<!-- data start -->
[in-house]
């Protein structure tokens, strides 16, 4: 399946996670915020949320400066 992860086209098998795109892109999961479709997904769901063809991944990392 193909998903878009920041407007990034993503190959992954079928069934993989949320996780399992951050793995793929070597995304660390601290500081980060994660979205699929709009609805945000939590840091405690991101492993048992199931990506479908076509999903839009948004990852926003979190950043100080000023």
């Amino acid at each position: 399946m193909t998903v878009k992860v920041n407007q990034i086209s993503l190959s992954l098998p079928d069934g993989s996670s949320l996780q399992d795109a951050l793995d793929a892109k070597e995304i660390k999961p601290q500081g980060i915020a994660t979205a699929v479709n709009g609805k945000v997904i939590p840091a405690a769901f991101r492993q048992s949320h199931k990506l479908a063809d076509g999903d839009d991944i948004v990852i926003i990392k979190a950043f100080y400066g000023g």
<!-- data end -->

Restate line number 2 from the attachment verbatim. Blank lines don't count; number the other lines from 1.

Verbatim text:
């Protein structure tokens, strides 16, 4: 399946996670915020949320400066 992860086209098998795109892109999961479709997904769901063809991944990392 193909998903878009920041407007990034993503190959992954079928069934993989949320996780399992951050793995793929070597995304660390601290500081980060994660979205699929709009609805945000939590840091405690991101492993048992199931990506479908076509999903839009948004990852926003979190950043100080000023």